Alice turns ten next month and .. wait, WHAT?!? No, no, there must be some mistake. How did she get to double digits already? Seriously, you take your eyes off a screaming baby for just a minute and when you look back they’ve turned into a miniature adult who rolls their eyes at the stupid things you say and do. I sometimes think I’ve gone back to my teenage years and am living with my mother again.
I swear to god last year on holiday Alice looked at the (rather short) dress I’d put on to go to dinner in and said “shouldn’t you be wearing leggings with that?” Er, shouldn’t you be wearing rollers in your hair and a pinny with that attitude??
It’s been a steep learning curve, this parent lark. You start off with the basics, like how to keep a newborn (and yourself) alive on less sleep than any person should have to endure, ever. (Really, there should be EU regulations on minimum hours of sleep.) Then you swiftly move on to intermediate stuff such as keeping an eye on a crawling baby while simultaneously moving anything dangerous out of its path/steering it away from sheer drops. Following a crash course in toddler tantrum diversion tactics, before you know it you’re on to advanced school-age child handling, covering anything from bedtime negotiations to lie-detecting.
But ten years on I think I’ve probably learnt a few things that should be shared with the world, particularly unsuspecting innocent parents-to-be.
1. From day one, your first priority for your precious bundle should pretty much be food. Clean, dirty, hot, cold, bored, tired .. all that shit is unimportant if you have a hungry baby/toddler/child (or parent) on your hands. Get the feeding right and everything else will follow.
2. Honestly, I cannot stress enough how important number 1 is. Read it again, just to be sure. Go on, I’ll wait here while you do.
3. Toilet training doesn’t end once they know how to use the toilet. Yes, it didn’t take me long to get to poo territory. It won’t take you long either, trust me.
4. And while we’re on the subject, life is too short to wash pants that have been used as nappies by anyone on solids. They make disposable nappies for a REASON. Until you are confident of your child’s ability to control their bowels, I can strongly recommend buying cheap and cheerful pants in bulk.
5. As a new mum at home with a baby for the first time, other new parents can be a lifeline. My antenatal classes were useful for one thing only; the group of friends I made who supported me through those first hideous, terrifying, soul-crushing weeks with a newborn and whom I am grateful and fortunate beyond belief to be able to count among my closest friends ten years on.
6. Every stage of your child’s life is just that; a stage. Although in the darkest depths of sleepless nights, separation anxiety or potty training it may seem as though this is how life is going to be forever more, try to comfort yourself with the thought that somewhere in the not-too-distant future, you will suddenly remember those dark days and think of them (almost) fondly – worse still, you’ll realise that you hadn’t even noticed they were gone.
7. Shopping will never again hold the same excitement that it did before you became a parent; leisurely expeditions will be replaced by fairly leisurely expeditions interspersed with impromptu feeding/changing stops (I am more familiar than I ever thought possible with every shopping centre baby changing room within a 10-mile radius of my house), soon to be replaced by slightly frantic dashes around the shops within the constraints of a toddlers’ tolerance for being strapped into a pushchair (mileage will vary by child considerably here), eventually to be phased out altogether except for dire emergencies and then some. These days I get my retail kicks online and when I do get the opportunity to visit real shops on my own, I find my boredom threshold is worse than that of my girls’; quite frankly, I don’t even want to go shopping with myself. I AM RUINED FOREVER.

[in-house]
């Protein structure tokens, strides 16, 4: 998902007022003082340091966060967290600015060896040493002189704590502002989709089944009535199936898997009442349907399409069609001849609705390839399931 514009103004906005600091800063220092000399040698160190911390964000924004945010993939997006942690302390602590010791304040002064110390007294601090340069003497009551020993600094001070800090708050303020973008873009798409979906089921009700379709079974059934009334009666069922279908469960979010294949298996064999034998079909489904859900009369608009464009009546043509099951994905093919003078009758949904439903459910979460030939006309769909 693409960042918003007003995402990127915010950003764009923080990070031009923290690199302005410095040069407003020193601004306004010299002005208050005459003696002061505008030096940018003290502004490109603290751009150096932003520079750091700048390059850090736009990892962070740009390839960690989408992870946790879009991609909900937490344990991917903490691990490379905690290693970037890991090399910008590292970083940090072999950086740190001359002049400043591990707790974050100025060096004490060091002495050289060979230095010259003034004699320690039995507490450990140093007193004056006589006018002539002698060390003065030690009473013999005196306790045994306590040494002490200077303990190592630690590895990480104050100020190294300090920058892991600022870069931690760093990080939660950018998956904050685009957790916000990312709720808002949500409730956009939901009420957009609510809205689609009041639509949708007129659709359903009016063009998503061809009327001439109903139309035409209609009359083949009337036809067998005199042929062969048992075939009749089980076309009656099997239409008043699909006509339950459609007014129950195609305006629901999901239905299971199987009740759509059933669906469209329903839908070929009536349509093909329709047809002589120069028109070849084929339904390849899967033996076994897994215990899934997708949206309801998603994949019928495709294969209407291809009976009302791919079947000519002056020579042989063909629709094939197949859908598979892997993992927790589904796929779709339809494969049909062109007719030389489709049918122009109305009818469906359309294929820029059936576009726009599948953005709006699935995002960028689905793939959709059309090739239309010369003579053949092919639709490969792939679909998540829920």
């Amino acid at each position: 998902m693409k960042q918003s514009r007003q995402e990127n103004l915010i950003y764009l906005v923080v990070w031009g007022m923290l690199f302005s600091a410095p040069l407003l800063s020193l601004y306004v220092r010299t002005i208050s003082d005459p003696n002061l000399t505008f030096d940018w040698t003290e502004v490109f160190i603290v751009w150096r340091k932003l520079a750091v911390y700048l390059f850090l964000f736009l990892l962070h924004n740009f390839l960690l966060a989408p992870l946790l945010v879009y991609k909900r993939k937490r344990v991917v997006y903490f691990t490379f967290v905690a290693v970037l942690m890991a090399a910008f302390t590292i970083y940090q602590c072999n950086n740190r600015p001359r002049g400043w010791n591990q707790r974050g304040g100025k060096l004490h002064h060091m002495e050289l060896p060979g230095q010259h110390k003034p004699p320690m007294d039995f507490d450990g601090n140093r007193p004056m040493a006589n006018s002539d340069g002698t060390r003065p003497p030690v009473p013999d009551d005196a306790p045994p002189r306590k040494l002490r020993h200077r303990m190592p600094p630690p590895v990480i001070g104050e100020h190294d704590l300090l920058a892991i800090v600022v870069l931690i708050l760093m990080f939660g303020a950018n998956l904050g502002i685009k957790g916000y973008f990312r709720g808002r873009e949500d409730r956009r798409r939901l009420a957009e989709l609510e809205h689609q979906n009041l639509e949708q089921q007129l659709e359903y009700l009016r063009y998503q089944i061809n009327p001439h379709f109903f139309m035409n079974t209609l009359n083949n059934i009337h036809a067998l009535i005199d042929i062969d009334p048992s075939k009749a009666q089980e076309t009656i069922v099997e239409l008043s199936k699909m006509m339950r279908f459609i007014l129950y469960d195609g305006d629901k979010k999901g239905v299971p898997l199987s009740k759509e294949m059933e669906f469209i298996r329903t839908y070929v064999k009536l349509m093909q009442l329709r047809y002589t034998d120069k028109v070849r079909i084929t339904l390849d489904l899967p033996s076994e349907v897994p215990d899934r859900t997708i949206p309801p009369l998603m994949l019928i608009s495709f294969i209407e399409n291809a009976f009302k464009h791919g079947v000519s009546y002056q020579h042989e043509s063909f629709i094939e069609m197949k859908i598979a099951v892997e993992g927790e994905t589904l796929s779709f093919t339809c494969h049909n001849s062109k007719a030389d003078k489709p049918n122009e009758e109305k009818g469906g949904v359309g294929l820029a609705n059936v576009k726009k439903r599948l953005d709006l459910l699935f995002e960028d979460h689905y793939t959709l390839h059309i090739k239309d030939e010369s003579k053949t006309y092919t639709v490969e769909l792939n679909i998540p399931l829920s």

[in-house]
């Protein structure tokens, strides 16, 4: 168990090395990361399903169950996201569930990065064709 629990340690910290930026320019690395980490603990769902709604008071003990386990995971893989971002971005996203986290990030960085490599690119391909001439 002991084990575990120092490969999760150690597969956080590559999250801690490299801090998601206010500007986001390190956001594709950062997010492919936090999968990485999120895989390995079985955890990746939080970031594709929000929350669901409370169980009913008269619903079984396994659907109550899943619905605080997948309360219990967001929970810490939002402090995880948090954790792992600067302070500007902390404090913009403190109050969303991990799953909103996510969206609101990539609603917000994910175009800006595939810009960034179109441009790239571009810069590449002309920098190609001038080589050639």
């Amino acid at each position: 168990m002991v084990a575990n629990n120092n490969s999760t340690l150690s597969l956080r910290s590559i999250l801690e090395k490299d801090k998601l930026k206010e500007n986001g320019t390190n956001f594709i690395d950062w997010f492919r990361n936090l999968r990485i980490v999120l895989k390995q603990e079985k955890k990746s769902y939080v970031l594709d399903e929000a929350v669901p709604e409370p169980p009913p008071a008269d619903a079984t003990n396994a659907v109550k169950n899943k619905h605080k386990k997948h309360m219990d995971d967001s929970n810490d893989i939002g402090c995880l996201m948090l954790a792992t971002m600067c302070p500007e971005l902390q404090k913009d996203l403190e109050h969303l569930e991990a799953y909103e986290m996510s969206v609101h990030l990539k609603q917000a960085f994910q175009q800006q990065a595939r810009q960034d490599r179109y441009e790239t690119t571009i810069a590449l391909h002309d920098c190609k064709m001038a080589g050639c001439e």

8. Calpol can solve most childhood ailments. For those it can’t, there are doctors, NHS Direct or the hospital and sometimes all three. Alice proudly keeps track of her number of hospital visits (more than one for every year of her life, currently) and I will always remember the Christmas Eve I lay awake listening to Jessica barking with croup and waiting for a call from NHS Direct that eventually came at 5am.
9. I have turned into my mother. It happened to me, I can see my husband turning into his father and it will happen to you too. You can spend your entire life up to this point fighting it, but the instant you have children that process of metamorphosis begins and there is NOTHING you can do about it. You know that thing your mum/dad used to say when you were a kid, that you vowed you would never say to your children? ONE DAY IT WILL HAPPEN. Don’t beat yourself up about it, just go with it. There may even come a point when you realise they were right.
10. Confidence. Of all the things I have learned (and let’s face it, this list barely scratches the surface), this is one of the best. Even in my thirties, before I had children I was a quiet little mouse. I may not be a roaring lion on the outside now, but I have the inner confidence to do (and say) things I would never have dared before. I have the confidence to not worry whether people think I’m still a quiet little mouse, because when it comes to my children I will be the fiercest lioness.
If you’re already a parent (and even if you’re not), I’m sure you will disagree with at least half the things on my list and have a better/longer/profounder list of your own. In fact I hope you do; I’m certainly not claiming to be any sort of authority, just sharing a bit of the wisdom(?) I’ve accumulated in the last decade. So maybe you’d share some of yours – what’s the best (or worst) thing you’ve learned from parenthood?